How long can vote counting go on for? Your U.S. election questions answered
Also: Are there any restrictions on what outgoing presidents can do?
From vote counting to presidential term limits, we're tackling what you want to know about the 2020 U.S. election. Email us your questions to firstname.lastname@example.org and we'll answer as many as we can here on CBCNews.ca, on CBC News Network and directly via email. (And keep your COVID-related questions coming to COVID@cbc.ca.)
How long can vote counting go on for?
Predictions for a drawn-out aftermath to the U.S. election appear to be coming true with the race coming down to vote counts and potential recounts in a few key states.
With election night now looking like election days, CBC readers, including Suzanne S., asked if there is a constitutional cut-off date for all ballots to be counted.
The answer is complicated.
First, it's important to note that states have their own cut-off dates for accepting and counting mail-in ballots. Pennsylvania, for example, will still count mail-in ballots received after (but postmarked by) election day. It will also count military and overseas ballots up to one week after that.
WATCH | How the votes are counted in Pennsylvania:
That said, the date that states should keep in mind is Dec. 8., or what's known as safe harbour day, which is six days before the electoral college votes.
Congress is not supposed to challenge a state's election as long as they have finalized their results by that deadline, said John Fortier, director of governmental studies at the Bipartisan Policy Center, a Washington, D.C.-based think-tank that promotes bipartisanship.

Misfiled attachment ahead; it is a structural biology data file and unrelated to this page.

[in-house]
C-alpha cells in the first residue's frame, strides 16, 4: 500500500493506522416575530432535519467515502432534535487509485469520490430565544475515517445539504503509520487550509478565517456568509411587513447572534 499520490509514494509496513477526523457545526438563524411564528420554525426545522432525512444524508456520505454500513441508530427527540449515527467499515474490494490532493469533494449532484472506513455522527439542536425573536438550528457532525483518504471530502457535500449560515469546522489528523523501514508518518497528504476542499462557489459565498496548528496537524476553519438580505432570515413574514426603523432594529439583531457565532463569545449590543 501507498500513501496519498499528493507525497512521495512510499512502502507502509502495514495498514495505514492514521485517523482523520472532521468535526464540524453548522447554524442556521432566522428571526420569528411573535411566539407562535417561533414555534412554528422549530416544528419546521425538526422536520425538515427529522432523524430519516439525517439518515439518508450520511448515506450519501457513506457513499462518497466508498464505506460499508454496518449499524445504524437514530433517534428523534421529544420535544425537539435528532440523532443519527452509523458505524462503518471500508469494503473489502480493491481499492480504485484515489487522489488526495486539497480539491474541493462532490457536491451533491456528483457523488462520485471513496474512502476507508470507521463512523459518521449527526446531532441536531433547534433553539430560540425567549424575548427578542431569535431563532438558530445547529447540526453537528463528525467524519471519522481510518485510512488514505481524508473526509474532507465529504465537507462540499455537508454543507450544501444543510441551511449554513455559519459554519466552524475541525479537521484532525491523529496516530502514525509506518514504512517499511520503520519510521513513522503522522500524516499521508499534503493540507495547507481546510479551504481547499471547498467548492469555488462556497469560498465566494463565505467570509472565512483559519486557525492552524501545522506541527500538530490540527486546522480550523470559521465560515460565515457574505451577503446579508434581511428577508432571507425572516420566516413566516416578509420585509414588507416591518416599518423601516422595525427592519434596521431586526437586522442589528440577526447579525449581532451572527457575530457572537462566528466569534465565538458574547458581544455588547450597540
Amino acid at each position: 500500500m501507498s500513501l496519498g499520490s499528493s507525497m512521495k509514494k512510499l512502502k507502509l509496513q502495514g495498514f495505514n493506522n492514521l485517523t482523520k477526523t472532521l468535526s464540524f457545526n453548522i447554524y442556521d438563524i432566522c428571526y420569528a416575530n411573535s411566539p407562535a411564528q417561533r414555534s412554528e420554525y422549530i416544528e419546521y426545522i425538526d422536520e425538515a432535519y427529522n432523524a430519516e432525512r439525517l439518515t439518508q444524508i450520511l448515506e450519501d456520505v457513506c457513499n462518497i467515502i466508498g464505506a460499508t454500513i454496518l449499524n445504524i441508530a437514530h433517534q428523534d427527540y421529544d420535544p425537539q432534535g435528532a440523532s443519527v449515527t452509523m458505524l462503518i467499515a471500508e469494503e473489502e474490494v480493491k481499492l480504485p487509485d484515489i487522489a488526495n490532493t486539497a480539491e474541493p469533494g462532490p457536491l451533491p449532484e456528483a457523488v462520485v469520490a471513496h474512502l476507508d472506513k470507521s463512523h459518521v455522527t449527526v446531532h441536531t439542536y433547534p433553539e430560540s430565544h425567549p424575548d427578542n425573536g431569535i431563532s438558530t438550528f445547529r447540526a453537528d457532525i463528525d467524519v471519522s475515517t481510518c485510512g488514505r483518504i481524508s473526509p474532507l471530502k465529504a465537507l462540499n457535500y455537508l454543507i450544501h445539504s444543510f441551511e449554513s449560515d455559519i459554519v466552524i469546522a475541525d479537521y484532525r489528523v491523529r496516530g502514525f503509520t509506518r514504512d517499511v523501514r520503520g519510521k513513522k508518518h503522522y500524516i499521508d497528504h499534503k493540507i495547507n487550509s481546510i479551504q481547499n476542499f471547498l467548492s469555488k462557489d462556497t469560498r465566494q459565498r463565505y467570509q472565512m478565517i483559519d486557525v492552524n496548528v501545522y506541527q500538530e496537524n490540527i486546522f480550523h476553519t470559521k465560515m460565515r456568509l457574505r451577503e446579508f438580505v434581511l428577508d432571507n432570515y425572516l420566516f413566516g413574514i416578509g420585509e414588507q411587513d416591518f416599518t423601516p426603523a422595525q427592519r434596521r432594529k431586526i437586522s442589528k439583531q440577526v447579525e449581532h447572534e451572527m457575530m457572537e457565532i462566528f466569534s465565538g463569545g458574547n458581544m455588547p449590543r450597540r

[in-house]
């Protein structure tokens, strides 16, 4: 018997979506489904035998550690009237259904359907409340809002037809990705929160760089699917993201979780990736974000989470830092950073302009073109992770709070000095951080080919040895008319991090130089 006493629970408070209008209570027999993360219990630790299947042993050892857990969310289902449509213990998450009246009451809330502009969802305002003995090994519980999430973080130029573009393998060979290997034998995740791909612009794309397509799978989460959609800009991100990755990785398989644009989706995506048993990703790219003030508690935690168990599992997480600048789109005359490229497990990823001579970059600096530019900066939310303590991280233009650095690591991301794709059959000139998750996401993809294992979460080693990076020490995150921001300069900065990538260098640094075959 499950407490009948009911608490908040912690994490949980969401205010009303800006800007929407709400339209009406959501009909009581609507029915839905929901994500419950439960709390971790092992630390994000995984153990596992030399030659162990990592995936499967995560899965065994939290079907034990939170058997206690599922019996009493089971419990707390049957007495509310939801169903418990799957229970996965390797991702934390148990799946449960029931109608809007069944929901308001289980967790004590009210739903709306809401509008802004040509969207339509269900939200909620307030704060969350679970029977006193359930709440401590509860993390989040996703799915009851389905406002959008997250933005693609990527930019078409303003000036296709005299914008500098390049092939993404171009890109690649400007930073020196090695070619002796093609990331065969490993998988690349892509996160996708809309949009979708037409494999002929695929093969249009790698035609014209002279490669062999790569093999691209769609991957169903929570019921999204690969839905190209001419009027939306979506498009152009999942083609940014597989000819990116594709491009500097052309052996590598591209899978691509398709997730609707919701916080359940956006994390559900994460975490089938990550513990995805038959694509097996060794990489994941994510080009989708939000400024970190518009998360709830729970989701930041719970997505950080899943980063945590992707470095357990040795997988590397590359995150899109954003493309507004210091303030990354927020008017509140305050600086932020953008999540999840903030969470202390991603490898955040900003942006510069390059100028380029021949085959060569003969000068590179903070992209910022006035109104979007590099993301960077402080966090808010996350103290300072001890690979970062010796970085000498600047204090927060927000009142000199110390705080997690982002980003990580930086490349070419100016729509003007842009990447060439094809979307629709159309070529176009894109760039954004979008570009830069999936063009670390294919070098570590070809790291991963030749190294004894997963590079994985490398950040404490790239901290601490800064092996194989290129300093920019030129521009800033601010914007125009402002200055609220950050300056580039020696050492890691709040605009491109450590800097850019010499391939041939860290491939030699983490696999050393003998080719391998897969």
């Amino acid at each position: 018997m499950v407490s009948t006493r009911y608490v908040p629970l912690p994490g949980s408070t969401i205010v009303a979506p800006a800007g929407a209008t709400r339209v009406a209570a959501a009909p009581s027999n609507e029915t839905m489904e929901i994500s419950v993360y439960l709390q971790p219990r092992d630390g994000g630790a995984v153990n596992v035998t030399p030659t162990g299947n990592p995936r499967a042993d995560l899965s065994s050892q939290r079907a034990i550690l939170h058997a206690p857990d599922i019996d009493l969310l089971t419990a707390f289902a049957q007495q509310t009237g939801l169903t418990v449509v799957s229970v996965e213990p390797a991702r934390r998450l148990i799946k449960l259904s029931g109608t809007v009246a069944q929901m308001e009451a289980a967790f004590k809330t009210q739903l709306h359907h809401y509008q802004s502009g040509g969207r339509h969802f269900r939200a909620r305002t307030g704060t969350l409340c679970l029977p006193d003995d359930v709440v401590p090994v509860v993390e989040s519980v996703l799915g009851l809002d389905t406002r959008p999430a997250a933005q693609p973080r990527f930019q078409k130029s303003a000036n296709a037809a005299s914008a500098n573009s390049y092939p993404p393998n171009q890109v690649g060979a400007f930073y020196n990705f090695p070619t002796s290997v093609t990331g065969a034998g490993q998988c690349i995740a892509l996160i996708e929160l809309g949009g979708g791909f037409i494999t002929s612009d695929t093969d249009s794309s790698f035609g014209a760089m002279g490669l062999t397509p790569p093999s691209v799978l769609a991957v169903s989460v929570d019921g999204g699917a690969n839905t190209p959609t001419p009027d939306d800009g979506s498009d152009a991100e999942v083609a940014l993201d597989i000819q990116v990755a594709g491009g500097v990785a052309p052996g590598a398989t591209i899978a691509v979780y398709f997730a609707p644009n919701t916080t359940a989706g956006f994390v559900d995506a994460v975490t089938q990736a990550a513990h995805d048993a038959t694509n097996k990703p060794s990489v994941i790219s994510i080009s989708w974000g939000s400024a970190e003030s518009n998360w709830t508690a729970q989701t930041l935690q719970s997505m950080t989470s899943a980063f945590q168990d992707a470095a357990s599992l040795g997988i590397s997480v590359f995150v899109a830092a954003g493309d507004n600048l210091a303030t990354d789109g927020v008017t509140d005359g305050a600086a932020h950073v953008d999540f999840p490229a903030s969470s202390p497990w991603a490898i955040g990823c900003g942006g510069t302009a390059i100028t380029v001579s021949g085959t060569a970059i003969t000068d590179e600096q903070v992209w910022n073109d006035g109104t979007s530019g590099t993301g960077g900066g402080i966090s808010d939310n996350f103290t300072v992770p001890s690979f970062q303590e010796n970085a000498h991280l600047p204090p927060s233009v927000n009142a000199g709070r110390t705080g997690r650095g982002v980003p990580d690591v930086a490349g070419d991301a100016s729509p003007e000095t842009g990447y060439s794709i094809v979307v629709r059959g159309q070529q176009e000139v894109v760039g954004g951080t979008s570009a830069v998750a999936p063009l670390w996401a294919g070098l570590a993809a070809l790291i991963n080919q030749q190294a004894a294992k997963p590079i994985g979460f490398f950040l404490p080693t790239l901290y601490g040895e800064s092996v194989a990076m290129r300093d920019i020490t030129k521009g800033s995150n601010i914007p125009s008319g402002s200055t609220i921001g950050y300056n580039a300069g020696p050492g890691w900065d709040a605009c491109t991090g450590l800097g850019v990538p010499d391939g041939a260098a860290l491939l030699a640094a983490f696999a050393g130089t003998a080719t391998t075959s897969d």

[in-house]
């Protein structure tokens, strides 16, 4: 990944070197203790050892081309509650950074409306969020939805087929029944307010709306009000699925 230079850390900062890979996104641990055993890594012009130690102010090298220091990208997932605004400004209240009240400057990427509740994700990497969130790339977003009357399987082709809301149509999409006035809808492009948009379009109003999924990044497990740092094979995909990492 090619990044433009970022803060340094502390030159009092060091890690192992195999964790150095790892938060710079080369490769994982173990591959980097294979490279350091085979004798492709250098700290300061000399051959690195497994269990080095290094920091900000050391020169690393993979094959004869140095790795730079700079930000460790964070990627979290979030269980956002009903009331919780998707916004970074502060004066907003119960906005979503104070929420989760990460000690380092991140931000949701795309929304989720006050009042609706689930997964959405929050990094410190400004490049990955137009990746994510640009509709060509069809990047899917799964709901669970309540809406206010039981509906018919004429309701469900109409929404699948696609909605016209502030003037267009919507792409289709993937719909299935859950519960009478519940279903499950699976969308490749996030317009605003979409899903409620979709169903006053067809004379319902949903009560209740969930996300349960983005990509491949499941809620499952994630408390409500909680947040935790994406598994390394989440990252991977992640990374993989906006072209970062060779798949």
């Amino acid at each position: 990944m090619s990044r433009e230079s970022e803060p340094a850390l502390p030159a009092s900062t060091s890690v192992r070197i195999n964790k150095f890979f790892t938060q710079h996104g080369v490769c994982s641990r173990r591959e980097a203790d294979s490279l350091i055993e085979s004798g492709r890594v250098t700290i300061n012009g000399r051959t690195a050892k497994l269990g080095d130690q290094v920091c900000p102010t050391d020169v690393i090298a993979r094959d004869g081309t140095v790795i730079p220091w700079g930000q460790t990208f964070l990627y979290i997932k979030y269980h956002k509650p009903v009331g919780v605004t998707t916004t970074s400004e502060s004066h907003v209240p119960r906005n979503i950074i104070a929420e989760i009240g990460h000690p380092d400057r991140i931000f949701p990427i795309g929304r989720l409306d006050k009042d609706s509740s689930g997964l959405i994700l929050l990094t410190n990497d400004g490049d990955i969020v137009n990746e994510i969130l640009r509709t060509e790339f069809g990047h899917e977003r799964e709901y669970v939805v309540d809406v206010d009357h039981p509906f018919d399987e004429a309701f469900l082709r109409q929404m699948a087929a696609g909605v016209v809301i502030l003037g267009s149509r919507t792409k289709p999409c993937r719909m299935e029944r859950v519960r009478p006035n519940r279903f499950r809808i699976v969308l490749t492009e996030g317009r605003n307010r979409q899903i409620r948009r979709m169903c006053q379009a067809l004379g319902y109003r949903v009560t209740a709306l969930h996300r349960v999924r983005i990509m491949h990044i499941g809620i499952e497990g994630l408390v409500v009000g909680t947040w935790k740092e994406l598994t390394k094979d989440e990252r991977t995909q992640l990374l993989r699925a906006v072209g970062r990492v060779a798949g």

The deadline essentially acts as an incentive for states to have their votes finalized and have their electors appointed by that day.
Otherwise, it leaves room for Congress to determine the state's winner when they convene to count the electoral college votes on Jan. 6.
As for legal challenges, it's unclear exactly how long those could go on for, but James Gardner, an expert in election law at the University at Buffalo, said courts will be under pressure to conclude legal proceedings before the safe harbour date.
As far as the Trump campaign is concerned, it is very difficult to anticipate what kinds of legal claims it might make, Gardner said.
"Any irregularity can generate a legal claim," he said. "Maybe not a strong one, but one."
Are there any restrictions on what outgoing presidents can do?
While we don't yet know who the next president will be, Barry L. wanted to know if an outgoing president's powers remain the same before the president-elect is inaugurated.
The answer is yes.
Nothing changes between election day and inauguration day on Jan. 20., said Fortier, who noted that outgoing presidents typically use their powers in "last-minute ways."
They might write new executive orders or issue presidential pardons while they still have the chance.
Conversely, the president-elect does not receive any presidential power until they are officially sworn in.
How many times can someone be president?
Ethel F. wanted to know if Trump loses, would he be able to run again?
The answer is yes. According to the 22nd Amendment to the U.S. Constitution "no person shall be elected to the office of the president more than twice."
So, if he isn't re-elected this time, Trump would be eligible to run again, unlike George W. Bush or Barack Obama, for example.
But what about Franklin D. Roosevelt?